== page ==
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It makes us sad that we can’t stick to load shedding schedule – ZescoBy Julia Malunga on 11 Sep 2019
Zesco Limited spokesperson Henry Kapata says extended load shedding hours currently being experienced around the country are due to generation constraints.
And Kapata has said the power utility is losing huge amounts of money from load shedding.
In an interview with News Diggers! Monday, Kapata explained that it was difficult for the utility to stick to the six-hour schedule, citing extremely low water levels at the Kariba Dam.
“Our plan, obviously, is to get to six hours, but generation constraints are the ones making us go beyond. So, it becomes very difficult to stick to the schedule. The water levels are going extremely down. If we deplete the little we have, I am afraid we don’t want to go back to the past. You have heard government’s pronouncements of importing [electricity]. We have a plan to say that even when these things are happening, we want to stick to six (hours), but generation constraints. It is like you start a journey of going to Ndola, which takes five hours, but you have tollgates, police roadblocks, you arrive [after] eight hours. But you cannot put on your diary to say that to Ndola, it is eight hours, you will always stick to five hours. We are working hard to stick to six hours, that is why you are hearing pronouncements of importation so that we stick to what we are saying. We are in business, we can’t be happy to see people have electricity after 10 hours or 12 hours,” Kapata said.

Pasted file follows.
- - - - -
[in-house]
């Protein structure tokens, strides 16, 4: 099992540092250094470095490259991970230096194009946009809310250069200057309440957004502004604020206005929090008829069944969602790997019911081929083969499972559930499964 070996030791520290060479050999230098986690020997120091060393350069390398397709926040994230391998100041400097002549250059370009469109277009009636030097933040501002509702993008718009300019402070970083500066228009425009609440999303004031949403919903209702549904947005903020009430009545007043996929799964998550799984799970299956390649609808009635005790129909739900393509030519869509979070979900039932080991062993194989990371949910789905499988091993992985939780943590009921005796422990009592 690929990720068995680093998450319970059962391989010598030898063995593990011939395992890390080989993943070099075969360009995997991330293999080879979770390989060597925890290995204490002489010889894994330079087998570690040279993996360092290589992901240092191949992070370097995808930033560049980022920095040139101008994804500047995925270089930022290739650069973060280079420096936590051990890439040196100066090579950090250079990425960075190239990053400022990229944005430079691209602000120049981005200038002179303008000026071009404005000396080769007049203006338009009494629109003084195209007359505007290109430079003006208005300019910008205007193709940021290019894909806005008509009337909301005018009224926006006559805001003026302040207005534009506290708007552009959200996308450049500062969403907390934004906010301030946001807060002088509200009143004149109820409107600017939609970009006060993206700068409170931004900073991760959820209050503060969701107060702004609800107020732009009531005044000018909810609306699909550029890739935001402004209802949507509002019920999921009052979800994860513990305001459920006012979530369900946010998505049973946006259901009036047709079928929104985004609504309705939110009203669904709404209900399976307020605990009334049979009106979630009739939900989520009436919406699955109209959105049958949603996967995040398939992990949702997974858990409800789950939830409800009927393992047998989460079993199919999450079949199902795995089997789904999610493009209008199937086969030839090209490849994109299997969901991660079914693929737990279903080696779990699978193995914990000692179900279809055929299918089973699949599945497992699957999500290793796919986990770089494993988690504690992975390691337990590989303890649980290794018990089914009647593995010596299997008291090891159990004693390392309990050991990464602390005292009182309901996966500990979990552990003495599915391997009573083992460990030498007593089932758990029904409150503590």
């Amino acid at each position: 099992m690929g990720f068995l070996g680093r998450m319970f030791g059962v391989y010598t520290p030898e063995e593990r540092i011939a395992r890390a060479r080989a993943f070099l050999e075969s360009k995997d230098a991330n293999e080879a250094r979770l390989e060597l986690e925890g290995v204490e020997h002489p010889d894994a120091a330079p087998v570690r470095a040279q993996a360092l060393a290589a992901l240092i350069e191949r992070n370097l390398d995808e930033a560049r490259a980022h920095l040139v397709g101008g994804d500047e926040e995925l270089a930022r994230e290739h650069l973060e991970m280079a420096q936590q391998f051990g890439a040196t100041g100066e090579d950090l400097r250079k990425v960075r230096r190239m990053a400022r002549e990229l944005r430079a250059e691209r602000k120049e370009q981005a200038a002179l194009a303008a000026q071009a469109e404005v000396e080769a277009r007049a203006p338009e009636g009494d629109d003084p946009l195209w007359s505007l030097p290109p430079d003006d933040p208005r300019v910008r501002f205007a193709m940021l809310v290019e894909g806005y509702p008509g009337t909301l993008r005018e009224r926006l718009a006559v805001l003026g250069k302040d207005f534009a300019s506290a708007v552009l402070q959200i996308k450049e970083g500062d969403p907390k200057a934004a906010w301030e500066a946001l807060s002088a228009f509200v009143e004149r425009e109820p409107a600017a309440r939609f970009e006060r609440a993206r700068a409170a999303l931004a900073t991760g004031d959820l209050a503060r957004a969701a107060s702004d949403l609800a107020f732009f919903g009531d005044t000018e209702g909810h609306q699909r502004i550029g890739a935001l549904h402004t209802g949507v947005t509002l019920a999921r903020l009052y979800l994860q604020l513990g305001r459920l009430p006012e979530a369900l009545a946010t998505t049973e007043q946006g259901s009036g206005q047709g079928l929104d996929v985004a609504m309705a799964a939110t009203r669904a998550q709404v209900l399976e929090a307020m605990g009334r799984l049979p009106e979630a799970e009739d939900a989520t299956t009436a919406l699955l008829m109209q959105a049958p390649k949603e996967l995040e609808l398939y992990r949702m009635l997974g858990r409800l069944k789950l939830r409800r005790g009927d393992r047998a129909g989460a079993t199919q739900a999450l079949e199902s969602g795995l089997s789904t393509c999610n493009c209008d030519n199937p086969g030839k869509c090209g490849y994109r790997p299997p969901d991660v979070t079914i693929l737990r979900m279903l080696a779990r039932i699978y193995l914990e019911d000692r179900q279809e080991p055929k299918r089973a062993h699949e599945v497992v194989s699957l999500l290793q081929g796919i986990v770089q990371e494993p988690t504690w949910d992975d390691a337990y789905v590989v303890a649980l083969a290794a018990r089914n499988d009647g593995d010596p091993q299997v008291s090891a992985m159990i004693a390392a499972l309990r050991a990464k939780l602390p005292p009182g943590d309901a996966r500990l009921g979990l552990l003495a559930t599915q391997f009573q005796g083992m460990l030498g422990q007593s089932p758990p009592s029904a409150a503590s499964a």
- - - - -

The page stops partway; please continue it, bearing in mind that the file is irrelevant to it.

“We are sticking to six [hours]; to us, it is six. We are also losing colossal sums of money when we have no power for 12 hours. We cannot be watching from the terraces, laugh and have a cup of coffee that bachenjela (good for them), no! We shall always be engaging the people to tell them the truth and the way forward. There is inconsistency because of generation constraints. When we started the journey, the water levels are not the way they are now. We said four [hours] because we could tell we were able to survive the next rainy season. But along the way, generation constraints are the ones that have put us in an awkward position. We are working hard to make sure that things go the way we want them to go.”
And Kapata complained that members of the public had not been helpful in the usage of power.
“The other thing is the partnership with members of the public; it has not been so good with regard to ‘Switch and Save.’ We need that partnership to say that people have been part of it. We want the public also to help us. When people have been off for about eight hours or so, when power comes, everybody maximizes the usage of electricity. So, those are the things that keep the system load-shed. So, instead of power coming back after six hours, it comes back after eight hours or 10 hours,” he added.
Meanwhile, Kapata disclosed that the utility had commenced the distribution of energy saving bulbs across the country.
“We have started that programme of distributing energy saving bulbs; our target is to distribute four million. We started in Kabwe, and when we are done with the distribution, we are going to save 300 Megawatts,” said Kapata.
About Julia Malunga
Julia is a curious journalist who is determined to unearth the truth and is good at criminal investigations.
Email: julia [at] diggers [dot] news
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